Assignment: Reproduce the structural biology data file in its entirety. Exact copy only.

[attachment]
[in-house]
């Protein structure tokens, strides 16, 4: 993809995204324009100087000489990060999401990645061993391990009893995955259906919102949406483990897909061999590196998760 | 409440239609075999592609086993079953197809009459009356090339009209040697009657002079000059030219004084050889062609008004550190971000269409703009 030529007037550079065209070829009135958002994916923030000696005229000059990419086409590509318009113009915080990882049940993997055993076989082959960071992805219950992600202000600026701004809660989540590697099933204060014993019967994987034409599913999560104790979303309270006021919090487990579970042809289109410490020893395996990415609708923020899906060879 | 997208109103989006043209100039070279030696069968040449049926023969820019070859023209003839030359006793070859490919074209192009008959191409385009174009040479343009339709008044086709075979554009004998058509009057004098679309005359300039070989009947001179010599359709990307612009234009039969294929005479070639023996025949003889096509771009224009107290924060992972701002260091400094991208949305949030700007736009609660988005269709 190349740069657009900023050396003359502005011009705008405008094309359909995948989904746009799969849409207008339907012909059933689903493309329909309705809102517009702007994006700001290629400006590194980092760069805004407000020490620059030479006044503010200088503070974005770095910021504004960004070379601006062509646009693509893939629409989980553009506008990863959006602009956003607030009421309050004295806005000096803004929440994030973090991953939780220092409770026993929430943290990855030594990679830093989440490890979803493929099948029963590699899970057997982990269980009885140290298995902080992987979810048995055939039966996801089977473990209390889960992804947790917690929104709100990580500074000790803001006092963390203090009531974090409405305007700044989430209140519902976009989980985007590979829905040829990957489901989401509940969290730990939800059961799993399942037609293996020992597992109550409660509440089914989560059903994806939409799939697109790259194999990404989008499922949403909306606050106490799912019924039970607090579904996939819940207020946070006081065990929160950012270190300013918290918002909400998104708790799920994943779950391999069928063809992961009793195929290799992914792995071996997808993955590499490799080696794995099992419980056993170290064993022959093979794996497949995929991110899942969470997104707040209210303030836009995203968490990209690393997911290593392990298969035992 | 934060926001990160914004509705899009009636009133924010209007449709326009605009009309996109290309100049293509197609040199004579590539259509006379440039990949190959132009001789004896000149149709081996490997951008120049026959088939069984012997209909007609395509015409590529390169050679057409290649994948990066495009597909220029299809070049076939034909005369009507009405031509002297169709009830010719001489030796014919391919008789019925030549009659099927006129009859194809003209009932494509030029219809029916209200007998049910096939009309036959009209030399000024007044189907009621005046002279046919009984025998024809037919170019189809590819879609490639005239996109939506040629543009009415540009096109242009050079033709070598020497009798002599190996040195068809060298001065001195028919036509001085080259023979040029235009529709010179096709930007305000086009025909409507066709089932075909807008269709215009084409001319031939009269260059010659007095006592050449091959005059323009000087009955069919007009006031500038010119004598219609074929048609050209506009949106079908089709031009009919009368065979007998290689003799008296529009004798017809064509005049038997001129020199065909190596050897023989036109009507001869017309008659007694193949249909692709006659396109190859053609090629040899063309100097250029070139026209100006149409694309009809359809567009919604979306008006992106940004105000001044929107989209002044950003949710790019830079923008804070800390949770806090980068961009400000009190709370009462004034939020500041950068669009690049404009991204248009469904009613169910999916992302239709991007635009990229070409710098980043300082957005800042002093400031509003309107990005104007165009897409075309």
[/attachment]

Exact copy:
[in-house]
């Protein structure tokens, strides 16, 4: 993809995204324009100087000489990060999401990645061993391990009893995955259906919102949406483990897909061999590196998760 | 409440239609075999592609086993079953197809009459009356090339009209040697009657002079000059030219004084050889062609008004550190971000269409703009 030529007037550079065209070829009135958002994916923030000696005229000059990419086409590509318009113009915080990882049940993997055993076989082959960071992805219950992600202000600026701004809660989540590697099933204060014993019967994987034409599913999560104790979303309270006021919090487990579970042809289109410490020893395996990415609708923020899906060879 | 997208109103989006043209100039070279030696069968040449049926023969820019070859023209003839030359006793070859490919074209192009008959191409385009174009040479343009339709008044086709075979554009004998058509009057004098679309005359300039070989009947001179010599359709990307612009234009039969294929005479070639023996025949003889096509771009224009107290924060992972701002260091400094991208949305949030700007736009609660988005269709 190349740069657009900023050396003359502005011009705008405008094309359909995948989904746009799969849409207008339907012909059933689903493309329909309705809102517009702007994006700001290629400006590194980092760069805004407000020490620059030479006044503010200088503070974005770095910021504004960004070379601006062509646009693509893939629409989980553009506008990863959006602009956003607030009421309050004295806005000096803004929440994030973090991953939780220092409770026993929430943290990855030594990679830093989440490890979803493929099948029963590699899970057997982990269980009885140290298995902080992987979810048995055939039966996801089977473990209390889960992804947790917690929104709100990580500074000790803001006092963390203090009531974090409405305007700044989430209140519902976009989980985007590979829905040829990957489901989401509940969290730990939800059961799993399942037609293996020992597992109550409660509440089914989560059903994806939409799939697109790259194999990404989008499922949403909306606050106490799912019924039970607090579904996939819940207020946070006081065990929160950012270190300013918290918002909400998104708790799920994943779950391999069928063809992961009793195929290799992914792995071996997808993955590499490799080696794995099992419980056993170290064993022959093979794996497949995929991110899942969470997104707040209210303030836009995203968490990209690393997911290593392990298969035992 | 934060926001990160914004509705899009009636009133924010209007449709326009605009009309996109290309100049293509197609040199004579590539259509006379440039990949190959132009001789004896000149149709081996490997951008120049026959088939069984012997209909007609395509015409590529390169050679057409290649994948990066495009597909220029299809070049076939034909005369009507009405031509002297169709009830010719001489030796014919391919008789019925030549009659099927006129009859194809003209009932494509030029219809029916209200007998049910096939009309036959009209030399000024007044189907009621005046002279046919009984025998024809037919170019189809590819879609490639005239996109939506040629543009009415540009096109242009050079033709070598020497009798002599190996040195068809060298001065001195028919036509001085080259023979040029235009529709010179096709930007305000086009025909409507066709089932075909807008269709215009084409001319031939009269260059010659007095006592050449091959005059323009000087009955069919007009006031500038010119004598219609074929048609050209506009949106079908089709031009009919009368065979007998290689003799008296529009004798017809064509005049038997001129020199065909190596050897023989036109009507001869017309008659007694193949249909692709006659396109190859053609090629040899063309100097250029070139026209100006149409694309009809359809567009919604979306008006992106940004105000001044929107989209002044950003949710790019830079923008804070800390949770806090980068961009400000009190709370009462004034939020500041950068669009690049404009991204248009469904009613169910999916992302239709991007635009990229070409710098980043300082957005800042002093400031509003309107990005104007165009897409075309």